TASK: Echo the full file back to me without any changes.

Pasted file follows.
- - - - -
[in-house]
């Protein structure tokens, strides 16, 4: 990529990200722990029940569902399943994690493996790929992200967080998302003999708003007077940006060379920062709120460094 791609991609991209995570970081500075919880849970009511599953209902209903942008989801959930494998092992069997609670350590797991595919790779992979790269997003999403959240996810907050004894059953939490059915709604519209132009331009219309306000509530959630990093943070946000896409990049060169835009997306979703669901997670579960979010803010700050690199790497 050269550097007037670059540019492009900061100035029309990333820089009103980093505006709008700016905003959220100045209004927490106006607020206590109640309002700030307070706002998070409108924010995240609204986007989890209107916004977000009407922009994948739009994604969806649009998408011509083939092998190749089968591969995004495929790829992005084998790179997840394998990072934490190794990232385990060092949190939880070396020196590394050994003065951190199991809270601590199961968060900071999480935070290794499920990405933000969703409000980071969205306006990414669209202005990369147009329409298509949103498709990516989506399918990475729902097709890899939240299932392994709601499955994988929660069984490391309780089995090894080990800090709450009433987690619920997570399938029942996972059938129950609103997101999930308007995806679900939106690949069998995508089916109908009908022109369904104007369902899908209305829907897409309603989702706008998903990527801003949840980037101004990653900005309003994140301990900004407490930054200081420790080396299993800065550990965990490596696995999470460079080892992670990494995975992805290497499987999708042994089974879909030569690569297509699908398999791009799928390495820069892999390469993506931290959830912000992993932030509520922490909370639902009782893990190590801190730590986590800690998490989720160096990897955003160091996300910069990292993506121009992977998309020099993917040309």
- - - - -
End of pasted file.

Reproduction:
[in-house]
């Protein structure tokens, strides 16, 4: 990529990200722990029940569902399943994690493996790929992200967080998302003999708003007077940006060379920062709120460094 791609991609991209995570970081500075919880849970009511599953209902209903942008989801959930494998092992069997609670350590797991595919790779992979790269997003999403959240996810907050004894059953939490059915709604519209132009331009219309306000509530959630990093943070946000896409990049060169835009997306979703669901997670579960979010803010700050690199790497 050269550097007037670059540019492009900061100035029309990333820089009103980093505006709008700016905003959220100045209004927490106006607020206590109640309002700030307070706002998070409108924010995240609204986007989890209107916004977000009407922009994948739009994604969806649009998408011509083939092998190749089968591969995004495929790829992005084998790179997840394998990072934490190794990232385990060092949190939880070396020196590394050994003065951190199991809270601590199961968060900071999480935070290794499920990405933000969703409000980071969205306006990414669209202005990369147009329409298509949103498709990516989506399918990475729902097709890899939240299932392994709601499955994988929660069984490391309780089995090894080990800090709450009433987690619920997570399938029942996972059938129950609103997101999930308007995806679900939106690949069998995508089916109908009908022109369904104007369902899908209305829907897409309603989702706008998903990527801003949840980037101004990653900005309003994140301990900004407490930054200081420790080396299993800065550990965990490596696995999470460079080892992670990494995975992805290497499987999708042994089974879909030569690569297509699908398999791009799928390495820069892999390469993506931290959830912000992993932030509520922490909370639902009782893990190590801190730590986590800690998490989720160096990897955003160091996300910069990292993506121009992977998309020099993917040309």